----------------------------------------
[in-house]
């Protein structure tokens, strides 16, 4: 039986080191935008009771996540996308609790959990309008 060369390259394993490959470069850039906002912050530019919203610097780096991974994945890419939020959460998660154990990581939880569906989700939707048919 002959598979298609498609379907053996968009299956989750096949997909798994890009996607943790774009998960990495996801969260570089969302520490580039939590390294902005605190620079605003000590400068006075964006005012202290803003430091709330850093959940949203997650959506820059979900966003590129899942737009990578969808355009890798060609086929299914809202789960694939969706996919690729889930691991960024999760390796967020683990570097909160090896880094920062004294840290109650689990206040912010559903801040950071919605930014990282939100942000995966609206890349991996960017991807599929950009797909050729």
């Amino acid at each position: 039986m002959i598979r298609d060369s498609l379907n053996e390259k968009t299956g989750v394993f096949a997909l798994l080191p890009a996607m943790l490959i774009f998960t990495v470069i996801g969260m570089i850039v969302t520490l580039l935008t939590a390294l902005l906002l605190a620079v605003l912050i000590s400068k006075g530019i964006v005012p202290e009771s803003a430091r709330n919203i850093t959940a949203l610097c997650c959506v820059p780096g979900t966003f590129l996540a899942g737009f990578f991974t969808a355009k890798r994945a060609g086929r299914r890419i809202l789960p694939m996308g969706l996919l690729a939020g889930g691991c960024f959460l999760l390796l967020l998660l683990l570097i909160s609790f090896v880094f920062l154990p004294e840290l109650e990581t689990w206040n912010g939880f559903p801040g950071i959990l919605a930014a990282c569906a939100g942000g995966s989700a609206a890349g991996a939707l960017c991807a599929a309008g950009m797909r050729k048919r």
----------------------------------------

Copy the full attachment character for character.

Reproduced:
[in-house]
């Protein structure tokens, strides 16, 4: 039986080191935008009771996540996308609790959990309008 060369390259394993490959470069850039906002912050530019919203610097780096991974994945890419939020959460998660154990990581939880569906989700939707048919 002959598979298609498609379907053996968009299956989750096949997909798994890009996607943790774009998960990495996801969260570089969302520490580039939590390294902005605190620079605003000590400068006075964006005012202290803003430091709330850093959940949203997650959506820059979900966003590129899942737009990578969808355009890798060609086929299914809202789960694939969706996919690729889930691991960024999760390796967020683990570097909160090896880094920062004294840290109650689990206040912010559903801040950071919605930014990282939100942000995966609206890349991996960017991807599929950009797909050729």
């Amino acid at each position: 039986m002959i598979r298609d060369s498609l379907n053996e390259k968009t299956g989750v394993f096949a997909l798994l080191p890009a996607m943790l490959i774009f998960t990495v470069i996801g969260m570089i850039v969302t520490l580039l935008t939590a390294l902005l906002l605190a620079v605003l912050i000590s400068k006075g530019i964006v005012p202290e009771s803003a430091r709330n919203i850093t959940a949203l610097c997650c959506v820059p780096g979900t966003f590129l996540a899942g737009f990578f991974t969808a355009k890798r994945a060609g086929r299914r890419i809202l789960p694939m996308g969706l996919l690729a939020g889930g691991c960024f959460l999760l390796l967020l998660l683990l570097i909160s609790f090896v880094f920062l154990p004294e840290l109650e990581t689990w206040n912010g939880f559903p801040g950071i959990l919605a930014a990282c569906a939100g942000g995966s989700a609206a890349g991996a939707l960017c991807a599929a309008g950009m797909r050729k048919r």